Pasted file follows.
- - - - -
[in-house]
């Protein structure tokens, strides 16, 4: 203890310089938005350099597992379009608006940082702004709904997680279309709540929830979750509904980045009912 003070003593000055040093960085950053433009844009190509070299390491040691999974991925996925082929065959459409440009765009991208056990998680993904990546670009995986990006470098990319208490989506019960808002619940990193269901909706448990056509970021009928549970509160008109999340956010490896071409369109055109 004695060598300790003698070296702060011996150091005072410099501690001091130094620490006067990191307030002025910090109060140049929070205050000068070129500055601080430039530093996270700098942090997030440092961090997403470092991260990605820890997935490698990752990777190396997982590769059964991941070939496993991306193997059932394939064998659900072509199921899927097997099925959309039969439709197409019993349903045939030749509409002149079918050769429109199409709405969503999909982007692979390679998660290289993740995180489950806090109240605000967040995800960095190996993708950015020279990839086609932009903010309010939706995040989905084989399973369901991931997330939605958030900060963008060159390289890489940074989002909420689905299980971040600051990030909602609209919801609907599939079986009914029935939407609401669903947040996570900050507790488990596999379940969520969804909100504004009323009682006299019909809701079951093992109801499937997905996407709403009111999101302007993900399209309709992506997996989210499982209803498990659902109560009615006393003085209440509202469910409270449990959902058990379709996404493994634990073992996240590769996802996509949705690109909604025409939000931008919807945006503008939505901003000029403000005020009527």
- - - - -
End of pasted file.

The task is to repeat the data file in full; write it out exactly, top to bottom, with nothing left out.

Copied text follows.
[in-house]
């Protein structure tokens, strides 16, 4: 203890310089938005350099597992379009608006940082702004709904997680279309709540929830979750509904980045009912 003070003593000055040093960085950053433009844009190509070299390491040691999974991925996925082929065959459409440009765009991208056990998680993904990546670009995986990006470098990319208490989506019960808002619940990193269901909706448990056509970021009928549970509160008109999340956010490896071409369109055109 004695060598300790003698070296702060011996150091005072410099501690001091130094620490006067990191307030002025910090109060140049929070205050000068070129500055601080430039530093996270700098942090997030440092961090997403470092991260990605820890997935490698990752990777190396997982590769059964991941070939496993991306193997059932394939064998659900072509199921899927097997099925959309039969439709197409019993349903045939030749509409002149079918050769429109199409709405969503999909982007692979390679998660290289993740995180489950806090109240605000967040995800960095190996993708950015020279990839086609932009903010309010939706995040989905084989399973369901991931997330939605958030900060963008060159390289890489940074989002909420689905299980971040600051990030909602609209919801609907599939079986009914029935939407609401669903947040996570900050507790488990596999379940969520969804909100504004009323009682006299019909809701079951093992109801499937997905996407709403009111999101302007993900399209309709992506997996989210499982209803498990659902109560009615006393003085209440509202469910409270449990959902058990379709996404493994634990073992996240590769996802996509949705690109909604025409939000931008919807945006503008939505901003000029403000005020009527």